- Maintaining a record
- Sharing opinions and findings
Developmental screening supplements and strengthens ongoing developmental surveillance to identify subtle risks for developmental delays that parents and pediatricians may not recognize during routine interactions. General developmental screening tests should be conducted at the 9-, 18-, and 30-month health supervision visit. Autism spectrum disorder screening tests should be conducted at the 18- and 24- month health supervision visits. Screening tests should also be administered when a clinician, parents, or early childhood professionals have concerns during surveillance or at any other time concerns arise. Screening involves the use of validated, standardized screening tests used universally at specific ages, as well as when developmental surveillance reveals a concern.
It’s very important to remember that surveillance is NOT screening and should not be thought to take the place of a validated screening tool. Think of surveillance as working together with those specific screening tools!
Developmental Surveillance and Screening Resources for Pediatricians
Here you will find essential resources and helpful tools that you can use for developmental surveillance and screening in your practice.
Resources for Pediatricians to Share with Families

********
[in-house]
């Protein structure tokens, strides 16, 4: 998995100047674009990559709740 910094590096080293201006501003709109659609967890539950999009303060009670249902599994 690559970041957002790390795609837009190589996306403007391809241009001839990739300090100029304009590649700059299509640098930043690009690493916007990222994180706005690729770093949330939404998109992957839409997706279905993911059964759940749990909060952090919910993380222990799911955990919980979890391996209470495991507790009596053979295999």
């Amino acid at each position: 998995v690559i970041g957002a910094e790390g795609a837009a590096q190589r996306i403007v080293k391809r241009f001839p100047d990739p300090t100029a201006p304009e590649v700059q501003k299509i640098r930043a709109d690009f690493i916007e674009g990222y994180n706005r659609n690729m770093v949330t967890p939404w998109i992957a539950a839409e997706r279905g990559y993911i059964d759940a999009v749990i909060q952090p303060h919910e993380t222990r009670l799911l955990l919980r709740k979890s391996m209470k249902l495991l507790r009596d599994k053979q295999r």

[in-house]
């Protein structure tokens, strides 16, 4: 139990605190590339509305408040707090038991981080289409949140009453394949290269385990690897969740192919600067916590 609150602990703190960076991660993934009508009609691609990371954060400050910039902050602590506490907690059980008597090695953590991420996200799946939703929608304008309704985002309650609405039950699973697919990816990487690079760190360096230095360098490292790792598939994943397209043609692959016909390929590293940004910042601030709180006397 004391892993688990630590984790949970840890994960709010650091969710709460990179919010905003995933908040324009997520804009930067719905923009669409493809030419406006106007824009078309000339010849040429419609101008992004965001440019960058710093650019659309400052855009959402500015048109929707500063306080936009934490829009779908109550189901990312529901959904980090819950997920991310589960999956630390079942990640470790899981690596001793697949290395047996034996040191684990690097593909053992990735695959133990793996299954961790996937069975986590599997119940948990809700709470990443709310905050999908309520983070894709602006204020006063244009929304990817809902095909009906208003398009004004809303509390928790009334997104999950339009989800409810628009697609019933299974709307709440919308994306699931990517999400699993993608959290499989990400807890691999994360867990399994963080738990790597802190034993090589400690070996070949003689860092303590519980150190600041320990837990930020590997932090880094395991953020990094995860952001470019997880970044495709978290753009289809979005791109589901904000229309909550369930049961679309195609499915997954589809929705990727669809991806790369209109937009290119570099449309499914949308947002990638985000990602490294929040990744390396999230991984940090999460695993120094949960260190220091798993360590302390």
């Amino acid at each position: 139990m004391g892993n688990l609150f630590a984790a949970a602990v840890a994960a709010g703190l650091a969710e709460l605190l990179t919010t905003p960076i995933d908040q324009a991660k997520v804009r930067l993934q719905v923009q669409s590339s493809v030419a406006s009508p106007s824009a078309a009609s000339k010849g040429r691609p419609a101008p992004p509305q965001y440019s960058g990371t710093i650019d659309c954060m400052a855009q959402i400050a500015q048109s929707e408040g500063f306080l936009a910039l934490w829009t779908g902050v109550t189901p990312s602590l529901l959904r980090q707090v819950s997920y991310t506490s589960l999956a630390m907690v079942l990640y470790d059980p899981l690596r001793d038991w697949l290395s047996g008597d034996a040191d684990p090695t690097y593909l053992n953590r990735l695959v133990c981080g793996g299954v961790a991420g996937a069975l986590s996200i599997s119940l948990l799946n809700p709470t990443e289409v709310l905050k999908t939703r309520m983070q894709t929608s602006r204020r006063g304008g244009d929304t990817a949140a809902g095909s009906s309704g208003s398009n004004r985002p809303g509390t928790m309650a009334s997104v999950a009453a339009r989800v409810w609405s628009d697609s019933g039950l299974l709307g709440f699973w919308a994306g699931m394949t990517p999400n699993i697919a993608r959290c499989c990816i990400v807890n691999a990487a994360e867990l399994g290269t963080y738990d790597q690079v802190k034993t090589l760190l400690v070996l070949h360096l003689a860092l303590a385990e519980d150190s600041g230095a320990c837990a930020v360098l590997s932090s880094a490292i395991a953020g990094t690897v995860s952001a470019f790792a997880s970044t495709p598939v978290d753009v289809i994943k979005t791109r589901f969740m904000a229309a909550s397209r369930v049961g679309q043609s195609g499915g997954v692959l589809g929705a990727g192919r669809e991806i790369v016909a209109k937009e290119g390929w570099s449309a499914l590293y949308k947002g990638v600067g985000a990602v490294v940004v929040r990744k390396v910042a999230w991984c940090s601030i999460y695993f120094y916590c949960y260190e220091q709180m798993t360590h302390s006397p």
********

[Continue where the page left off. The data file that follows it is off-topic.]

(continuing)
Family Friendly Referral Guide
The AAP offers a free fillable Family Friendly Referral Guide focused on supporting families and caregivers whose child has a developmental concern. Pediatric practices can customize this guide with information about local referral resources, and then use the guide to support families/caregivers in understanding what to do if a developmental concern has been identified. The guide also illustrates the importance of following through with developmental referrals.
Learn the Signs. Act Early.
The Centers for Disease Control and Prevention Learn the Signs. Act Early program provides parents, childcare professionals, and pediatric clinicians free resources, in English and Spanish, for monitoring a child's development. The program offers parent-friendly, research-based milestone checklists for children as young as 2 months of age. The Milestone Tracker mobile app can help parents track their child's development and share the information with their pediatricians.
American Academy of Pediatrics: Universal Screening Urged for Developmental Delays
“Through comprehensive screenings, we hope to identify problem areas and missed milestones before a child turns 3,” said Paul H. Lipkin, MD, FAAP, lead author of the clinical report. “With continued surveillance, early learning and attention problems often become more apparent by age 4 or 5. The earlier we can address these problems, the better.”
HealthyChildren.org Articles for Families
The Academy’s parent facing Web site, HealthyChildren.org, offers numerous articles in English and Spanish related to developmental surveillance and screening. Two articles of particular relevance include Assessing Developmental Delays and How Pediatricians Screen for Autism.
American Academy of Pediatrics